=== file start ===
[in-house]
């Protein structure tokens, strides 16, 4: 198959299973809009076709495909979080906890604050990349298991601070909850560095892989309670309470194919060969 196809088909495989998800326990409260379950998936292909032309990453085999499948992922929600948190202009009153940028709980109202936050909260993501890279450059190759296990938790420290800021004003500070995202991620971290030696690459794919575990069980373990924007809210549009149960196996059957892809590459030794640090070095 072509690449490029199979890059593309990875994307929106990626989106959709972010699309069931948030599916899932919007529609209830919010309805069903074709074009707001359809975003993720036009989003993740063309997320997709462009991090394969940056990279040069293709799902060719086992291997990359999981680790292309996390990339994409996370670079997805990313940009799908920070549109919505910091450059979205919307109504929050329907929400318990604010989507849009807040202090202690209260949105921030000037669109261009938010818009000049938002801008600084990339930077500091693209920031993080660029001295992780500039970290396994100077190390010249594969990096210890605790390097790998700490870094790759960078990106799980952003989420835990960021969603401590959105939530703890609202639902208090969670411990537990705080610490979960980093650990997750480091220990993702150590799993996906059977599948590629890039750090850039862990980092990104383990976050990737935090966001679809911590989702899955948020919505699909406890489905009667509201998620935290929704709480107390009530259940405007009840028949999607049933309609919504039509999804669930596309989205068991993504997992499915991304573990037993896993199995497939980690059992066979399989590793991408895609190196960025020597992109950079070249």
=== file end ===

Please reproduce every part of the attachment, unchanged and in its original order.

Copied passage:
[in-house]
């Protein structure tokens, strides 16, 4: 198959299973809009076709495909979080906890604050990349298991601070909850560095892989309670309470194919060969 196809088909495989998800326990409260379950998936292909032309990453085999499948992922929600948190202009009153940028709980109202936050909260993501890279450059190759296990938790420290800021004003500070995202991620971290030696690459794919575990069980373990924007809210549009149960196996059957892809590459030794640090070095 072509690449490029199979890059593309990875994307929106990626989106959709972010699309069931948030599916899932919007529609209830919010309805069903074709074009707001359809975003993720036009989003993740063309997320997709462009991090394969940056990279040069293709799902060719086992291997990359999981680790292309996390990339994409996370670079997805990313940009799908920070549109919505910091450059979205919307109504929050329907929400318990604010989507849009807040202090202690209260949105921030000037669109261009938010818009000049938002801008600084990339930077500091693209920031993080660029001295992780500039970290396994100077190390010249594969990096210890605790390097790998700490870094790759960078990106799980952003989420835990960021969603401590959105939530703890609202639902208090969670411990537990705080610490979960980093650990997750480091220990993702150590799993996906059977599948590629890039750090850039862990980092990104383990976050990737935090966001679809911590989702899955948020919505699909406890489905009667509201998620935290929704709480107390009530259940405007009840028949999607049933309609919504039509999804669930596309989205068991993504997992499915991304573990037993896993199995497939980690059992066979399989590793991408895609190196960025020597992109950079070249």